Bankruptcy Plan

Dear J-

So let’s pick out the perfect thing tonight — for me I’ll take the easy road out and say the perfect camera.  The perfect camera doesn’t exist.  It’s the next size up, for stability and low-light capability, or it’s the next size down, because you want to be able to take it anywhere.  It’s the one you left at home.  It’s the one whose battery just ran out.  It’s the one you’d use if you just knew how to make it work right, and it’s the one you’re so familiar with you forget about the right settings.  It’s the one with the feature you need, but didn’t get (video, macro, fast sequence shots, what-have-you) in the interests of time or money.

You can spend your time chasing what you haven’t got, of course.  And camera companies are always happy to part you with your money when you decide that what you have isn’t what you need:  it’s a business model that works for them.  It’s not planned obsolescence, it’s general philosophy:  Canon seem interested in rolling out the latest bells and whistles which makes Nikon fans defensive of that company’s conservative approach to change, but Nikonians gloat just as much when Canon’s initiatives fall flat and early adopters are revealed as late beta testers.  Meanwhile Pentax, Minolta, and Olympus guys are like Rodney Dangerfield:  no respect.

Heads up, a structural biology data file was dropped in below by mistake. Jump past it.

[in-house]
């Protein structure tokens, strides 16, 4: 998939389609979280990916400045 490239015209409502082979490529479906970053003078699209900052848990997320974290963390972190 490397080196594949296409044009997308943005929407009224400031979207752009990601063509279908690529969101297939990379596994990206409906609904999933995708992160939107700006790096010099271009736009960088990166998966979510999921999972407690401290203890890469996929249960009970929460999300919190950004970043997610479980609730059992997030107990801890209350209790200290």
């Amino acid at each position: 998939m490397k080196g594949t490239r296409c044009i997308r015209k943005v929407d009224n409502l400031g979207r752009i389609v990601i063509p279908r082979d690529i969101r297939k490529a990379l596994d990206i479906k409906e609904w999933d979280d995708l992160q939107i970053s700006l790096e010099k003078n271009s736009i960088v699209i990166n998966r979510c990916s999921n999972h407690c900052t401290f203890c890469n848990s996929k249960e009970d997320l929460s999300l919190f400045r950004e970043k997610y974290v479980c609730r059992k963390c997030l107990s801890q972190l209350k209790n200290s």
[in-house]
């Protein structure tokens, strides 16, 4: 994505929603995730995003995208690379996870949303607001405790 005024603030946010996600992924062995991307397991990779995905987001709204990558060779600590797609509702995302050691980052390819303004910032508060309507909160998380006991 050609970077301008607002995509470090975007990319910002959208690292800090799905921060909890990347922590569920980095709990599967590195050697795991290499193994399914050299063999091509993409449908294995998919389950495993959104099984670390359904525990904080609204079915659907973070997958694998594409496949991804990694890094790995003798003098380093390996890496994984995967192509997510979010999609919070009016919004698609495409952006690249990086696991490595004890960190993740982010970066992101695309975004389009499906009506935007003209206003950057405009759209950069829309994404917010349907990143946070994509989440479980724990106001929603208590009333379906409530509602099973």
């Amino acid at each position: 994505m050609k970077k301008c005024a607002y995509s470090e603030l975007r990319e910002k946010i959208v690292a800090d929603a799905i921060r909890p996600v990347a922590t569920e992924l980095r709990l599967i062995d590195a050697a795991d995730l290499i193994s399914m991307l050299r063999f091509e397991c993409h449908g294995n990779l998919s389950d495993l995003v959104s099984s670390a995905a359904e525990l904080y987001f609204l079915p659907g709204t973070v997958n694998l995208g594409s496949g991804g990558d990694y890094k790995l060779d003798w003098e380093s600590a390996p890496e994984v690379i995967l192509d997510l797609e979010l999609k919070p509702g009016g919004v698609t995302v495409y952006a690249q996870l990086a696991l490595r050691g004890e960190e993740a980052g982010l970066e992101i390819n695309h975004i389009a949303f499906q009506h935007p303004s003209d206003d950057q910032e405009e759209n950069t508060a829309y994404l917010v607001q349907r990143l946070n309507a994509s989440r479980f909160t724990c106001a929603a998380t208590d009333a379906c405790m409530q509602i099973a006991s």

figgy keeps me sane, of course.  In the past month or so she’s somehow become a little girl who talks much more sense than nonsense, stringing together whole sentences and requests, not always politely, but clearly understandable.  I imagine her asking why — as she does ask why a lot (“Why aren’t you wearing any PANTS, daddy?”) — why I would need camera X, for instance.  It helps counteract the deafening voices on forums and review sites insisting that you need this feature or that capability; verbalize it and try to make it make sense (“Well, because when you peep through this little eyepiece, the picture is bigger”) to a three-year-old.  Whole companies could collapse overnight.

Mike

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